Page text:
• I’ve made these twice now and both times my dough has come out rather dry. I followed the recipe to a T yet still struggles with dry, hard to work with dough. It’s not silky as it should be. What am I doing wrong? The second time I used warmer water and set timers for each step so to follow the mixing times perfectly. Any suggestions? They cook up and taste delicious each time, it seems to be forming the dough into rolls that is the biggest struggle for me.

    • Reply
    • Hi Natalie! It sounds like you might be over flouring the dough. Different altitudes can also affect the moisture of the dough. Try cutting back on the flour by 1/2 – 1 cup. I hope this helps!

      • Reply
  • Hi! I was wondering if we could make the dough the night before and let it rise overnight in the fridge, and then shape and do shaping, 2nd rise, and bake the next morning?

    • Reply
    • Yes that should work!

      • Reply
  • These were perfection! So easy to make they’re practically fool proof- unless you forget the salt like I did ha ha! The dough is wonderfully silky and easy to work with. Made them last night for french dip sandwiches because the weather was cold and snowy and I didn’t want to go to the store!

    • Reply
    • Cold and snowy in May?? I hate when that happens! Thank you so much for the feedback on the rolls and I’m so glad you enjoyed them!

      • Reply
  • This is my second time making these and they are so good. Follow the recipe and instructions exactly and they will turn out just fine. I haven’t experienced the problem that some are saying, yes the dough is sticky but keep following the recipe exactly as written and it should be fine. So far we’ve used these for sandwiches and hotdogs, tonight we’re using them for cheesesteaks. This is the best homemade bread for sandwiches

    • Reply
    • THANK YOU Adrian!! I’m so glad you have enjoyed this recipe and that you’ve stuck with the recipe and it has worked for you. I appreciate your feedback so so much!

      • Reply
  • These are delicious!! Mine deflated when I went to score the top but even though they were a little flat, the flavor was amazing & I’ll definitely be making them again! Any tips to not have them deflate when I score the tops?

    • Reply
    • Hi Kimberli! It sounds like it could have been one of two things. First, it is possible that you over-proofed the bread. Second, if you make your scores too deep, it can release too much of the gasses making them deflate. I hope this helps!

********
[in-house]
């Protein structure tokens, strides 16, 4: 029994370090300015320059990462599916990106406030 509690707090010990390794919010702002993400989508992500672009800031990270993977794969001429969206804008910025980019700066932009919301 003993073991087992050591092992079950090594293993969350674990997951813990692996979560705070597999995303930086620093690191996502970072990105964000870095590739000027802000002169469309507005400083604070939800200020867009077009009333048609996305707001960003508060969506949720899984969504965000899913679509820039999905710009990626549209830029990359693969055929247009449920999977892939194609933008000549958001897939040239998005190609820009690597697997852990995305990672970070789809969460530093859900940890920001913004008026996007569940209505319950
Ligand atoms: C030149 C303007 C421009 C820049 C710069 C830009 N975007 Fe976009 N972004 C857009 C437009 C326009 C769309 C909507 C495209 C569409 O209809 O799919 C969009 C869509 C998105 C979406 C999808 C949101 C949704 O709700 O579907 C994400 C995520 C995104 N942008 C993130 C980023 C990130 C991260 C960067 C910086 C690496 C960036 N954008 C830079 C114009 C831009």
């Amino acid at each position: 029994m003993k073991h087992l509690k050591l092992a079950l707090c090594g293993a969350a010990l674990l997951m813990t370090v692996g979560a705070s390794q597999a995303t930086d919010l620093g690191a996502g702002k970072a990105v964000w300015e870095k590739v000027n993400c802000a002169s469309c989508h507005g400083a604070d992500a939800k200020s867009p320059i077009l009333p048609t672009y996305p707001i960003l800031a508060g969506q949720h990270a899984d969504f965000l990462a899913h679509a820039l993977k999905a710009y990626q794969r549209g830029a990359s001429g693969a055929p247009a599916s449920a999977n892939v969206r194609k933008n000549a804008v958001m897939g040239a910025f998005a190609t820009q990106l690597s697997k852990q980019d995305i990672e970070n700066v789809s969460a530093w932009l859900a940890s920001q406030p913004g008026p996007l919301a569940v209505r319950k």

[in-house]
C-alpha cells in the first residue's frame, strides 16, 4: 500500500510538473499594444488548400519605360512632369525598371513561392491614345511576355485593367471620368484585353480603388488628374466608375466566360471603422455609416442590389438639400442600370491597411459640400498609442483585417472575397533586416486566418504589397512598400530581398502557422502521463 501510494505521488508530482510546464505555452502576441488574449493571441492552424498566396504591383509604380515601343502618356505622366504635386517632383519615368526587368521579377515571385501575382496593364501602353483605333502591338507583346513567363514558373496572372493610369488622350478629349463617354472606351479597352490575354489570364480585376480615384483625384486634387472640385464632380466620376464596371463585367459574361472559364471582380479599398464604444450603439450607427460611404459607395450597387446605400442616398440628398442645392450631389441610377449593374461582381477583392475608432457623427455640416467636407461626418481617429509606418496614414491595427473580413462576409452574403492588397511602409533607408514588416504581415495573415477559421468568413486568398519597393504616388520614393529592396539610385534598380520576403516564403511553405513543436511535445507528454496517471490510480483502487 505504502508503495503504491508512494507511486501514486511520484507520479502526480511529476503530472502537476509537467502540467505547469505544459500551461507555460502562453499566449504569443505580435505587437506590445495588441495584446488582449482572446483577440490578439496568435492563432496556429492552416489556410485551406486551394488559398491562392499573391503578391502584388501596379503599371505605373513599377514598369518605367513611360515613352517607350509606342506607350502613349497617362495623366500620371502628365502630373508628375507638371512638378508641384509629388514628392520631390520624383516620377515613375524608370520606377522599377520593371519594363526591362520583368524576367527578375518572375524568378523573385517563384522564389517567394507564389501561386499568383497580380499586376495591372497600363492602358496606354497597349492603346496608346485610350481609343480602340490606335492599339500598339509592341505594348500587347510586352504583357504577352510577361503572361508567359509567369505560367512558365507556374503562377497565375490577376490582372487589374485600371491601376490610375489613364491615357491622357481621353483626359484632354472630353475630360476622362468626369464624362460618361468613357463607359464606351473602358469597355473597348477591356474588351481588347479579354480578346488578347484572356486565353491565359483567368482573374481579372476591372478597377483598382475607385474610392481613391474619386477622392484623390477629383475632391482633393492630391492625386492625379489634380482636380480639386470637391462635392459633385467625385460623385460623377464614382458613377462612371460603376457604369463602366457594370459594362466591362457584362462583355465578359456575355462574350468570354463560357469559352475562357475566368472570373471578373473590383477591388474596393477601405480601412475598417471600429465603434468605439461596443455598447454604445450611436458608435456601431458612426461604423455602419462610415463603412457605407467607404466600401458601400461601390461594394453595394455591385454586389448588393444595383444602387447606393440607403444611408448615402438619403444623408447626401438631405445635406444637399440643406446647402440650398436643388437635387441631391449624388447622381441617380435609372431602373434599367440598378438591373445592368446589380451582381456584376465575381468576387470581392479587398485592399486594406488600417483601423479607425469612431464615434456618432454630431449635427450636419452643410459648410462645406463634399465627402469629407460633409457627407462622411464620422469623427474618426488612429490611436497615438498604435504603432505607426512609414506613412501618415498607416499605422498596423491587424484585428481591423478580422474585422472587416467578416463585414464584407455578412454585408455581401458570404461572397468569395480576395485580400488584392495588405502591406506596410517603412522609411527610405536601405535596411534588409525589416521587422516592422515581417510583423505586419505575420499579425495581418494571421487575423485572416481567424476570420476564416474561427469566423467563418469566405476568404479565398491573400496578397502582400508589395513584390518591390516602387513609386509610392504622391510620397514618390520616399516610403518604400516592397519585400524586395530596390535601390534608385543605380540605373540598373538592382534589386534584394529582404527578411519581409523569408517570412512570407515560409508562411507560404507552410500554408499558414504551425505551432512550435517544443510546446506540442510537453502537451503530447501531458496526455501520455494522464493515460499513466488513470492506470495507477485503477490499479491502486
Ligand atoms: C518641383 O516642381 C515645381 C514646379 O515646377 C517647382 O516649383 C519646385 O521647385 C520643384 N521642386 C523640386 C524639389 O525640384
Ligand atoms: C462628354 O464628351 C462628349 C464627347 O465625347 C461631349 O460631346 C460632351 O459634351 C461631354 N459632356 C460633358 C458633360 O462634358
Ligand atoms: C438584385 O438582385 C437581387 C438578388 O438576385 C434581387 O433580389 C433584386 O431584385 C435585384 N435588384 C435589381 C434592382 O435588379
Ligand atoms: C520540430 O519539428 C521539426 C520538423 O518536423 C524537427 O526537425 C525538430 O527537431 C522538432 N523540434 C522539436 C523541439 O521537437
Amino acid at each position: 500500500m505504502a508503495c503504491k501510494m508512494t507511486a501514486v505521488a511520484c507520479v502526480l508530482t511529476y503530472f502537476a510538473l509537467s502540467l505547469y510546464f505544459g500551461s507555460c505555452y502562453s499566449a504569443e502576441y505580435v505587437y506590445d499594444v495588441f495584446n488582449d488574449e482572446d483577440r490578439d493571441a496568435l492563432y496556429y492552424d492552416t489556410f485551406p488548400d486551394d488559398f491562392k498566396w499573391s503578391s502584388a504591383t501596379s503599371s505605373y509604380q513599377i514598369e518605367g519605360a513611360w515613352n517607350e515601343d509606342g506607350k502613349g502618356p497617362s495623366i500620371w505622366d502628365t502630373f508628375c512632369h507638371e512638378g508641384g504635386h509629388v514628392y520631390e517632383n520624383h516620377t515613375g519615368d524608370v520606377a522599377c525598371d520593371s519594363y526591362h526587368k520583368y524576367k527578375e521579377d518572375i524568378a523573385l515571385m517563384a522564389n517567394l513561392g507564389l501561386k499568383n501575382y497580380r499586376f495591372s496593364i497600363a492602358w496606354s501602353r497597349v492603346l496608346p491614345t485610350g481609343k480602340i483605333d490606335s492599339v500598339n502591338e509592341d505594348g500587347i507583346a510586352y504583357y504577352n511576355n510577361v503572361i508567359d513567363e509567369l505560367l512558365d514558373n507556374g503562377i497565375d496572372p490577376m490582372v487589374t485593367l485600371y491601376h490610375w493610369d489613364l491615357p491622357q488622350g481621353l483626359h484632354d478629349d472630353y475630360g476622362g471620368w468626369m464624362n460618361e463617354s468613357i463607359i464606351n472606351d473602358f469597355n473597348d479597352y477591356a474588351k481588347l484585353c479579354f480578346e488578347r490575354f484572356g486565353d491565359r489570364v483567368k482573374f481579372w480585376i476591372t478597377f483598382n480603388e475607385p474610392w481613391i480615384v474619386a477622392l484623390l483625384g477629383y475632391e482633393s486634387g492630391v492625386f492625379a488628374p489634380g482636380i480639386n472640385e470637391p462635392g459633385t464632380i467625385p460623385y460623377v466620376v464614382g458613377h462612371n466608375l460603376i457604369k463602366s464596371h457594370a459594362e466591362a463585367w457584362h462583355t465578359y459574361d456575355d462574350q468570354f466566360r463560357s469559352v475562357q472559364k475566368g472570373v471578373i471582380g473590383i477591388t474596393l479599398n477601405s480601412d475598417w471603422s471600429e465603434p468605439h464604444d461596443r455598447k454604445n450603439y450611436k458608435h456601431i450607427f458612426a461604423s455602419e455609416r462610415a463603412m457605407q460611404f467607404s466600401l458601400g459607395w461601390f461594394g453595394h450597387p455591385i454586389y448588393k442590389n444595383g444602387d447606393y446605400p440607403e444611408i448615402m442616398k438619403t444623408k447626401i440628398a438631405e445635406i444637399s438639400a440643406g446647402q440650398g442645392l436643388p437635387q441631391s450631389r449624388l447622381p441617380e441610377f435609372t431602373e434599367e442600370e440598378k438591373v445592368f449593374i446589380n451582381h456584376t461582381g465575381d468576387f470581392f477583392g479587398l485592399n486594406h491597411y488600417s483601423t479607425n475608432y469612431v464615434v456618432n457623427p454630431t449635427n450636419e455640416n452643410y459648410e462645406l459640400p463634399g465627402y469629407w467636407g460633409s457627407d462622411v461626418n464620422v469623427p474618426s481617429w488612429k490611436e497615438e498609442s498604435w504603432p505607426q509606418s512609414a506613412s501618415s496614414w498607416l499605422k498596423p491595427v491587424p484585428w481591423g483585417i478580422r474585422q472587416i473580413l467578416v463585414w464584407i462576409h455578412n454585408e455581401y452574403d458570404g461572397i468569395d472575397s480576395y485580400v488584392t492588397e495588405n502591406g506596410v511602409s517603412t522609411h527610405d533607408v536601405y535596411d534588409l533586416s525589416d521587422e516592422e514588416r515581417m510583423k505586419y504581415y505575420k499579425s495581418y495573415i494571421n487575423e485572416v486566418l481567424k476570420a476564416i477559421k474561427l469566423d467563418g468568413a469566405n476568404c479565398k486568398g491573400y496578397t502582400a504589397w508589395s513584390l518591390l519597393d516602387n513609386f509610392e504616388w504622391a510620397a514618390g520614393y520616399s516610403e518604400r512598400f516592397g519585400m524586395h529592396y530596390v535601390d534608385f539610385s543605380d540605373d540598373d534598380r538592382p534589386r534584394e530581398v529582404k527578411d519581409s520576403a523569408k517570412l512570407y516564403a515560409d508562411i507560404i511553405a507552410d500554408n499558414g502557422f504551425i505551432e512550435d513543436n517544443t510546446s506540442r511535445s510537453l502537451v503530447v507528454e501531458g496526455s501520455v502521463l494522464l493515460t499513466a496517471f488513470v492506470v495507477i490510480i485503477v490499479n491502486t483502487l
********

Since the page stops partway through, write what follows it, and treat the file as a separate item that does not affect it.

• Reply
      • These deflated to a pancake when I tried to slit the top. They are baking flat as well? I’ll try them but not sure about the flatness for a hoagie? Maybe I will split them prior to the last rising?? Any thoughts?

      • Hi Candy! That is so frustrating! I’m so sorry! It sounds like you are over-proofing them. Another cause might be a dull knife or applying too much pressure when you score them. But honestly my initial thought is that you are letting them rise too long.

  • My dough was extremely soft also and I had to add more flour. They are on their first rise now. With so many other bakers having issues with the flour, could you please post your recipe using weight and not volume…issue solved! Seems we all scoop a little differently.

    • Reply
    • Hi Bobbi! It is a very soft dough. I’ve added a “Metric” button at the end of the ingredients list so you can see weight. There is also a video for this recipe if that helps at all to see what the dough should look like. How did they turn out?

      • Reply
      • They turned out great and I do apologize as I totally missed the metric button! Thank you for replying!

      • I’m so glad they turned out!! Thank you Bobbi!

  • Question: Ihave a screenshot of your website and some flour dusted hoagie rolls (my timestamp says 2015). Are these the same rolls, just rephotographed? Thanks!

    • Reply
    • Yes, exactly! We were getting so many questions about this recipe that I decided to make them again and re-photograph them. Enjoy!

      • Reply
  • My daughter is allergic to dairy so I substituted coconut oil and sprayed with oil before baking and they turned out great! Thanks for this simple, delicious recipe